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Friday, July 18, 2014

Sometimes a single variable says a lot

Previously, I wrote a post that questioned the value of a single variable. I haven't changed my mind, but I admit that a single variable can sometimes be interesting.

I took a random sample of 8,000 records from the Cash For Clunkers program.  Below is a table of the odometer readings from the trade-in vehicles.

Look at the frequencies. The vast majority are one or two (or zero). Therefore it's not believable that 34 vehicles would have exactly 99,999 miles on the odometer or that 12 would have exactly 100,000 miles.  I'm not even going to get into the 17 vehicles with zero miles.  If you look at the full data set you'll also find this pattern repeated for any large sample.  You'll also find an unusually large number of cars with 1,000,000 and 10,000,000 miles on the odometer!

Just one variable. Yet it tells us a lot. Clearly, the odometer reading data isn't accurate. Since the odometer readings came from the same source as the other variables (the selling dealerships), this single table for a single variable allows us to question the accuracy of all the variables.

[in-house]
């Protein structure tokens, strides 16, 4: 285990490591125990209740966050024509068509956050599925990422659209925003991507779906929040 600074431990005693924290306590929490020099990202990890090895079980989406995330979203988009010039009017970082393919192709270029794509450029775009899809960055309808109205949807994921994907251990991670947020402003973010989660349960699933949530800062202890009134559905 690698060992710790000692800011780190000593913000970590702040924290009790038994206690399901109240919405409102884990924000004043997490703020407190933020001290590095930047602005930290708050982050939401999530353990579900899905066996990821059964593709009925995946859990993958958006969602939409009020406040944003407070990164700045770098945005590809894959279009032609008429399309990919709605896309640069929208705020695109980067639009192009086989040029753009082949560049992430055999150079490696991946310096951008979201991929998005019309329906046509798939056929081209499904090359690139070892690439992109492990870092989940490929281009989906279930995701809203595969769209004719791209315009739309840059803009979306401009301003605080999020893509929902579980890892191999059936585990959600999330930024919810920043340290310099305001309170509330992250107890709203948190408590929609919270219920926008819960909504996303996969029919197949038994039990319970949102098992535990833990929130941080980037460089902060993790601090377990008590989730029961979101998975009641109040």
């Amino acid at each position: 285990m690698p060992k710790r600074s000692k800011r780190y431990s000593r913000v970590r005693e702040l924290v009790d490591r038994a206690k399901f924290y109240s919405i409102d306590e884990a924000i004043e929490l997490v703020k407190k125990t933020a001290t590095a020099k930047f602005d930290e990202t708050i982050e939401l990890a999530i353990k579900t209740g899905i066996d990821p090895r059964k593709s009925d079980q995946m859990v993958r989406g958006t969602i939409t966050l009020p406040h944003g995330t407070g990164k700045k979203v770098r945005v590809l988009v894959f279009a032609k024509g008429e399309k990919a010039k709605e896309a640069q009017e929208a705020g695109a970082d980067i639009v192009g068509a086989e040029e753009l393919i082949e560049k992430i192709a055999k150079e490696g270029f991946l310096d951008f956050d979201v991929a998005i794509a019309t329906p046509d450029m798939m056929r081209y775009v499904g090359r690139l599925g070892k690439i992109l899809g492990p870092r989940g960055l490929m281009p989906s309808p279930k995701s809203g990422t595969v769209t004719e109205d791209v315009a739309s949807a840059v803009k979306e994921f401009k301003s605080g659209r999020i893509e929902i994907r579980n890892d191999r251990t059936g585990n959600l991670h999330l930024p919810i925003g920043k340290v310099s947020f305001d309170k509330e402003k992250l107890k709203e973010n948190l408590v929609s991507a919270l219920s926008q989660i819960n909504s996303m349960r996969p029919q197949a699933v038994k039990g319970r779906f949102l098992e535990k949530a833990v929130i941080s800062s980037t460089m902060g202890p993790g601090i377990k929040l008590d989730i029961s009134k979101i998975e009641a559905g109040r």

This doesn't mean that the data is useless. Nearly every interesting data set has inaccuracies. This just reminds us to be wary about blindly accepting data.

The first question that came to my mind upon seeing this table was: fraud or sloppy?  Was data intentionally cooked or were people just too lazy to try to get it right?

I can't answer that, but introducing a second variable can still be instructive.

I've examined the full data set for several states and found that the 99,999 and 100,000-mile odometer readings tend to cluster with just a few dealerships. We still don't know if it's fraud or sloppy, but I can see who did it. 

I won't name dealerships here, but you can get the full dataset (it's public data) and do your own analysis.

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